You are correct, it would take quite a bit to sniff iSCSI traffic on most networks. However, I know plenty of disgruntled employees and hackers that will go to great and even convoluted lengths to either hack a system, or access data they have no right to access. Bastion hosts will hopefully protect the inside from the outside and further bastions prevent Pivot attacks, but it is really the inside that is the greatest cause for security concern. 70% of all attacks come from the inside.

But once more this truly depends on your levels of Trust, your Security Policy, and any other required levels of Security either regulatory, or dictated. As you state the system Architect should talk to Security and design with this in mind. Not every industry requires this level of Security. Nor can everybody afford it...


Best regards,

Edward L. Haletky

VMware Communities User Moderator

====

Author of the book 'VMWare ESX Server in the Enterprise: Planning and Securing Virtualization Servers', Copyright 2008 Pearson Education. As well as the Virtualization Wiki at http://www.astroarch.com/wiki/index.php/Virtualization

--
Edward L. Haletky
vExpert XII: 2009-2020,
VMTN Community Moderator
vSphere Upgrade Saga: https://www.astroarch.com/blogs
GitHub Repo: https://github.com/Texiwill
0 Kudos
mike_laspina
Champion
Champion

Hi,

Security is not only about someone hacking into the switch. For example this real world example really happened.

Lets say you need to upgrade your switch firmware to support a specific STP protocol and your iSCSI network shares the same hardware.

Unfortunately you discover that this firmware has issues that destabilized the iSCSI network and drops some servers.

This is just one of many possible issues.

Now consider that you are running 10 Vmware hosts on this environment.

This is an uneccessary risk that does not need to happen.

The cost of this event was over $100,000. The cost of two switches ~$8,000.

The value of separating the iSCSI switch environment sometimes has to be experienced, then it is truly understood and appreciated.

Hopefully you will not have to find out the hard way.

http://blog.laspina.ca/ vExpert 2009
0 Kudos
Texiwill
Leadership
Leadership

Hello

Mike may I use this as an example, with appropriate credit, in some works I am writing? This is a very good case for separation and a way to protect from unknown but very possible disasters and impacts on business continuity. Security is not always about protecting from the wily hacker, but protecting against any type of failure. For those who think BC/DR is separate from Security, they should look at the Common Body of Knowledge required to pass the CISSP certification.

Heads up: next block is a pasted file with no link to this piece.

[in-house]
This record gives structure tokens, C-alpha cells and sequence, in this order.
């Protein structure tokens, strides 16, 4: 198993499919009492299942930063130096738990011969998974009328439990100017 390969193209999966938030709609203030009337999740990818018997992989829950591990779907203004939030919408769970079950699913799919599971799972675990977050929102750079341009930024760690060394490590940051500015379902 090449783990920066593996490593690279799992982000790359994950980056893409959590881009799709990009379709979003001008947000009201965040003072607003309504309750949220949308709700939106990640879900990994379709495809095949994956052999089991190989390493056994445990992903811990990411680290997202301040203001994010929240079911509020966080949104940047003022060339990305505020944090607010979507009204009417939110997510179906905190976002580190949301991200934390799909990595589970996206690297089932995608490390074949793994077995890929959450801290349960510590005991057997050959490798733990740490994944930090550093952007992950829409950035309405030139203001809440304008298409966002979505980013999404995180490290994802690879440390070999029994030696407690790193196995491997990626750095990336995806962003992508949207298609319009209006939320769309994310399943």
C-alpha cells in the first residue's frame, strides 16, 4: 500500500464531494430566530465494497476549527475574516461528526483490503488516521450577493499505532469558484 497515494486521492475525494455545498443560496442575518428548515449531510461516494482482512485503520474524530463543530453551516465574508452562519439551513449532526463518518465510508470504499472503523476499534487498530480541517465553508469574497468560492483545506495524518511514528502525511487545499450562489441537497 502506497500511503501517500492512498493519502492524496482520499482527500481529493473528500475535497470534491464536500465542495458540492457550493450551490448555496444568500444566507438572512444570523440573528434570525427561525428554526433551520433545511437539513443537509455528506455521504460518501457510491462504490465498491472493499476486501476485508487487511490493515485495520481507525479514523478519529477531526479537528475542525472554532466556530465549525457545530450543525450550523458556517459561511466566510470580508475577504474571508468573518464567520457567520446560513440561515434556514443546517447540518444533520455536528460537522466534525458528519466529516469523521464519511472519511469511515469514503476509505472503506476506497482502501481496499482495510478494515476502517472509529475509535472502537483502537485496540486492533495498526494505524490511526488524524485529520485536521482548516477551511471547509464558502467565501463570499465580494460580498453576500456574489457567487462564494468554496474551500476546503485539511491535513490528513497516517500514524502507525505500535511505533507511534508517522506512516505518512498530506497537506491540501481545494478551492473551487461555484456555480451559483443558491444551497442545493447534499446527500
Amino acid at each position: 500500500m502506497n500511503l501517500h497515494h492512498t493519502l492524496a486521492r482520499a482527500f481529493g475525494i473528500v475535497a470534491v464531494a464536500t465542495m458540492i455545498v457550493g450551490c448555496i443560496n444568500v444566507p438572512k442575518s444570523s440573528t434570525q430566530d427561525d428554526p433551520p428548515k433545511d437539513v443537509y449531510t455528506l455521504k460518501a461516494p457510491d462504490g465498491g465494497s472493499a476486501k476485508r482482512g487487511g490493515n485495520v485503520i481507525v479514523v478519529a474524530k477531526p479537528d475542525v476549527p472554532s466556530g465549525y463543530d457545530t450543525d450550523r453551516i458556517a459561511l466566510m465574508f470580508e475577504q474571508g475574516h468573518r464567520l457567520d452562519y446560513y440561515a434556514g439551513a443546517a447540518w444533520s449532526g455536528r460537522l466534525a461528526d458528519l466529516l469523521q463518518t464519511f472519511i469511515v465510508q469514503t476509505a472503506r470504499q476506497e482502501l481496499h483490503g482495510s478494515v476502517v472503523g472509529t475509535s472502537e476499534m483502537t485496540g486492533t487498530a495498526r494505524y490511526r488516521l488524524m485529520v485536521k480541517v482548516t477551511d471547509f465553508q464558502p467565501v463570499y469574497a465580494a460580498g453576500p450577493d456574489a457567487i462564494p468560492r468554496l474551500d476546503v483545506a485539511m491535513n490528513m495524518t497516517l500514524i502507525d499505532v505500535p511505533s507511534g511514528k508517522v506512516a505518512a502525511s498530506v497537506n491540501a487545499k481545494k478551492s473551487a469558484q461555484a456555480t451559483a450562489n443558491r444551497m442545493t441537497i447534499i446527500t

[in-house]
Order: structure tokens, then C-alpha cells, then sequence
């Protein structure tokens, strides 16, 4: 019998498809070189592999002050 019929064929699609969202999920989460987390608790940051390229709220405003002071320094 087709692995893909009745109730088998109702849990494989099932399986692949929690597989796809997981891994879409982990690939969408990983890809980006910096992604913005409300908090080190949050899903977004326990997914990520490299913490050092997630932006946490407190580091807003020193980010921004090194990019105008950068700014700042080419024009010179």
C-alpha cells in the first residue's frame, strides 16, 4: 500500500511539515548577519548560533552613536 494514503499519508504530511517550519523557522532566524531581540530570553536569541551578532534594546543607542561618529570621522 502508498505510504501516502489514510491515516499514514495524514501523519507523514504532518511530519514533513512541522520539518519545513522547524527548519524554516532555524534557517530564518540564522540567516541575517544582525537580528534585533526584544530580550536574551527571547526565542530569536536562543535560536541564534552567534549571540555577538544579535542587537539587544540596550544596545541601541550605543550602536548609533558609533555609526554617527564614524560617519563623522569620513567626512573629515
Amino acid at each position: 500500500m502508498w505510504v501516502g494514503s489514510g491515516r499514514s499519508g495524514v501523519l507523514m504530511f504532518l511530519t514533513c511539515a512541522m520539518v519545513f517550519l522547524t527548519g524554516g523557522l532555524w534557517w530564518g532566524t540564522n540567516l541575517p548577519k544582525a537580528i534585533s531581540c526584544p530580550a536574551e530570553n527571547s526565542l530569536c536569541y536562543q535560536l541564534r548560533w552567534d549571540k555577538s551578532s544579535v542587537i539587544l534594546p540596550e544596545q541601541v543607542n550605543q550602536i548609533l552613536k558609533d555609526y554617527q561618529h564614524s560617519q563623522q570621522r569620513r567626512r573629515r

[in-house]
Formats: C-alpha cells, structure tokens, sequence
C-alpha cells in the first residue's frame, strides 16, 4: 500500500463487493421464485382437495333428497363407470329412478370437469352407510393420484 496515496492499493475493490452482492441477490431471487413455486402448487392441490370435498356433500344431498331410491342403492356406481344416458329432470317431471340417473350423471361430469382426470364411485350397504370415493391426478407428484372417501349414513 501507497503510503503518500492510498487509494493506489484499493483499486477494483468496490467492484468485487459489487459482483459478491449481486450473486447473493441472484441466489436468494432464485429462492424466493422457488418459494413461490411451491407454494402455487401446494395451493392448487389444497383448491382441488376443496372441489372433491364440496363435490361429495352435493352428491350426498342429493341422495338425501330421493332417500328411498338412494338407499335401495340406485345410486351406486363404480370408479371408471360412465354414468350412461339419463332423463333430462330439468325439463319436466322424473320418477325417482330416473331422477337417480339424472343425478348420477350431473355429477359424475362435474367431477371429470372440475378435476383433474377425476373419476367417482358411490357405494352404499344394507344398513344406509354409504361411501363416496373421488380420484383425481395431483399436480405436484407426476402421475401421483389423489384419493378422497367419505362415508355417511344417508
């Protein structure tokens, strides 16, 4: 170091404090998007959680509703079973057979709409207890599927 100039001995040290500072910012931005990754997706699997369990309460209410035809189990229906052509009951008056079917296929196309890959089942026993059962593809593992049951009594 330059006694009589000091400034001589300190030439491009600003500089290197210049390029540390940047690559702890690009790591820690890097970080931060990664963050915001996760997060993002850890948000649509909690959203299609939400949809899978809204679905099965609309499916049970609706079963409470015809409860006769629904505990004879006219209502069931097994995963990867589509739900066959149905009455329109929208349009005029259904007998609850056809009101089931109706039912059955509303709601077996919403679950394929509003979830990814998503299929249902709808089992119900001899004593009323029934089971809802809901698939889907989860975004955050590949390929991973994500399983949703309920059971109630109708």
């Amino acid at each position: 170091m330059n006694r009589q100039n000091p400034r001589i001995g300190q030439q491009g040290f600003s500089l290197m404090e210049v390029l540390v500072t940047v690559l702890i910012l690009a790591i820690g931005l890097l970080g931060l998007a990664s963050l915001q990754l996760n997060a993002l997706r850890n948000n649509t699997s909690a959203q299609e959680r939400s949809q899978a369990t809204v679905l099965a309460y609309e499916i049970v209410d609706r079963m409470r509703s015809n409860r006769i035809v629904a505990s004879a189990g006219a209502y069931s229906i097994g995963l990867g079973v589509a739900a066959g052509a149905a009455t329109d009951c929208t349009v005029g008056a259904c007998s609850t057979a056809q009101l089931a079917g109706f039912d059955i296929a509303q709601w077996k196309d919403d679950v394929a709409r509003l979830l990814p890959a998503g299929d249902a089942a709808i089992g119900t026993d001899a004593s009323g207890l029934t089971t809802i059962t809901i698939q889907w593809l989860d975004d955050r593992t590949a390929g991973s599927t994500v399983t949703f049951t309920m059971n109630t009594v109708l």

Best regards,

Edward L. Haletky

VMware Communities User Moderator

====

Author of the book 'VMWare ESX Server in the Enterprise: Planning and Securing Virtualization Servers', Copyright 2008 Pearson Education. As well as the Virtualization Wiki at http://www.astroarch.com/wiki/index.php/Virtualization

--
Edward L. Haletky
vExpert XII: 2009-2020,
VMTN Community Moderator
vSphere Upgrade Saga: https://www.astroarch.com/blogs
GitHub Repo: https://github.com/Texiwill
0 Kudos
mike_laspina
Champion
Champion

You are welcome to use it.

http://blog.laspina.ca/ vExpert 2009
0 Kudos
kukacz
Enthusiast
Enthusiast

Mike, your example doesn't fit well into this thread. You wrote a case about switch - storage paths - redundancy while we are discussing iSCSI and LAN switch separation.

In my opinion (also accepting some of the arguments written in posts above) there is a scale of levels of security and business continuity for everyone to choose from. Applied to number of switches used, this scale should probably look like the following (sorted from insecure to more secure):

  1. Single switch for both LAN and iSCSI traffic. Single point of failure for all traffic; vulnerable to switch attacks.

  2. Two switches for separated traffic. Single point of failure for both sorts of traffic; less vulnerable to switch attacks.

  3. Two switches for mixed traffic. Redundant paths - no single point of failure for all traffic; vulnerable to switch attacks.

  4. Four switches for separated traffic. Redundant paths - no single point of failure for all traffic; less vulnerable to switch attacks.